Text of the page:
Author(s): Sudarshan H, Sridharan VS
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Abstract PIP: According to the Indian National Tuberculosis Program (NTP), only 30\% of tuberculosis (TB) patients receiving conventional treatment and 52\% of those receiving short-course chemotherapy (SCC) complete the treatment. Incompletely cured patients return to the community, and each sputum-positive case can infect 10-14 people in the course of a year. Direct monitoring of chemotherapy is a must for success, especially if rifampicin is used after accurate diagnosis based on bacteriological examination. The National Leprosy Eradication Program, which has involved voluntary organizations, provides an example to be followed by NTP. This example was considered when the Karuna Trust, a voluntary organization, launched a TB control program on January 1, 1992, for Yelandur taluk, covering a population of 69,484 in 40 villages. A staff consisting of a medical officer, a supervisor, a smear technician, and paramedical workers had undergone training at the National TB Institute in Bangalore. Detection of cases was carried out by house-to-house visits, which could detect about 65\% of cases. It was also found that TB treatment had been started without a sputum examination, sputum-positive cases had been on rifampicin, and data recording was incomplete. Up to October 1994, a total of 231 cases were registered and compliance was ensured by home visits. Private practitioners were carrying out harmful activities by not enforcing full patient compliance and thereby contributing to the increasing number of drug-resistant cases. In contrast, this program had a default of only 19.1\% among sputum-positive cases, but even these can be recovered with an interaction with private practitioners. Treatment failure amounted to 10.1\%, all having been on rifampicin. Retreatment requires more expensive second-line drugs. Drug collection will be decentralized for the convenience of patients; and an adequate supply of drugs was secured. Some suggestions were also made concerning adequate resources, integration of the program, monitoring, and involving nongovernmental organizations in implementation and evaluation.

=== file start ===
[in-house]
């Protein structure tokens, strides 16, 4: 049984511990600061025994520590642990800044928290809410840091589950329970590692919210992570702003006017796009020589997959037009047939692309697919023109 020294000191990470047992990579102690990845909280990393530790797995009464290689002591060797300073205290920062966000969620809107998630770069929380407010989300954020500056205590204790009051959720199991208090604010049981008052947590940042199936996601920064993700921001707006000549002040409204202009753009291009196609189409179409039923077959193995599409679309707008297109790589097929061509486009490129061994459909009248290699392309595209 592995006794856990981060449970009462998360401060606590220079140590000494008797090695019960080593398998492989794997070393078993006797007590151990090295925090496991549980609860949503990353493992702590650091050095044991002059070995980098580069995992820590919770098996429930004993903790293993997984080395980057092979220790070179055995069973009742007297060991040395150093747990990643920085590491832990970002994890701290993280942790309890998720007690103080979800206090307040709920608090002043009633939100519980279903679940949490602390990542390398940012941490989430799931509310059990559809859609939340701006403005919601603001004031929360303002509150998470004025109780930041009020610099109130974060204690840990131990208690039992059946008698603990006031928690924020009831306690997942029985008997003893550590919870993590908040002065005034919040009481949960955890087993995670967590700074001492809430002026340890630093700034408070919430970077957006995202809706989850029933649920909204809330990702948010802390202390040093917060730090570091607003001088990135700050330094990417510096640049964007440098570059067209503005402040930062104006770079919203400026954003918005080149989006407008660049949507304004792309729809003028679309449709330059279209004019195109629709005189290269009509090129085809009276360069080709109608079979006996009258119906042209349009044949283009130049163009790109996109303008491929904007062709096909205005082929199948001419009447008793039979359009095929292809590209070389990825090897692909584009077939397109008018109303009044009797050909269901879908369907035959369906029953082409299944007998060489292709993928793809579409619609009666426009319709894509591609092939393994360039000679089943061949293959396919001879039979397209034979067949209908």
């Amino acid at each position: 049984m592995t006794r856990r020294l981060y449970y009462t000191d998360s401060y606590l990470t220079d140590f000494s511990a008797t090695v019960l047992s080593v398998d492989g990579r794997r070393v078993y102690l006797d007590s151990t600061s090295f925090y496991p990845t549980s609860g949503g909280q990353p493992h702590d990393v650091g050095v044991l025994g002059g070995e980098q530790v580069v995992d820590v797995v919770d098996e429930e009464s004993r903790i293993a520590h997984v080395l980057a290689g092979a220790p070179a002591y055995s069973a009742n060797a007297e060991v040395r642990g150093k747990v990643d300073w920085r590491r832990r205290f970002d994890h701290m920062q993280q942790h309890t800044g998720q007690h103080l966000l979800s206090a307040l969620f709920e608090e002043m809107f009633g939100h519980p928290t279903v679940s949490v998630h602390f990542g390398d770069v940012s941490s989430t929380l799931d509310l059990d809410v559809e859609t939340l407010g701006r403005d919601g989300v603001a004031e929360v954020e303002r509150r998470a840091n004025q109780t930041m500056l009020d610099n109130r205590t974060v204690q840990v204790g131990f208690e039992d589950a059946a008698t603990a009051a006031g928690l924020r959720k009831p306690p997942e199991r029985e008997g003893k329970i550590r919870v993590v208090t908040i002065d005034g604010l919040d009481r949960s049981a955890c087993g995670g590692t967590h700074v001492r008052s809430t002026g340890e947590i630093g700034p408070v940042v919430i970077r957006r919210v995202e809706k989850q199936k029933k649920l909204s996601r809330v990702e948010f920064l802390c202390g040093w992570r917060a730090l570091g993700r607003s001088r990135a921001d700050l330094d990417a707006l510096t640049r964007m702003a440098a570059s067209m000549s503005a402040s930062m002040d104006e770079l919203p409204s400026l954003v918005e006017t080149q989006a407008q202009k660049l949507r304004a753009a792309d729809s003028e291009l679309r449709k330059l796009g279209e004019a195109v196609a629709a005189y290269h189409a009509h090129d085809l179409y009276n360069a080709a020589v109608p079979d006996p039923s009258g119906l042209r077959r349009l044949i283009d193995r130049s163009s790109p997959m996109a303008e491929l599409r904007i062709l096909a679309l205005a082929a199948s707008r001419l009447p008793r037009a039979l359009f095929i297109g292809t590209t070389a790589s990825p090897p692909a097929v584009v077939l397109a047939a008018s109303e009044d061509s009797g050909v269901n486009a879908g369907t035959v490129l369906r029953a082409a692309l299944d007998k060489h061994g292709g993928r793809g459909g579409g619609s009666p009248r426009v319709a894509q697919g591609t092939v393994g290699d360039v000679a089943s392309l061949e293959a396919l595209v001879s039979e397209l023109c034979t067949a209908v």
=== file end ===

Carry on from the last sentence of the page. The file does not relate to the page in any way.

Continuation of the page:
This article was published in Health Millions
and referenced in Primary Healthcare: Open Access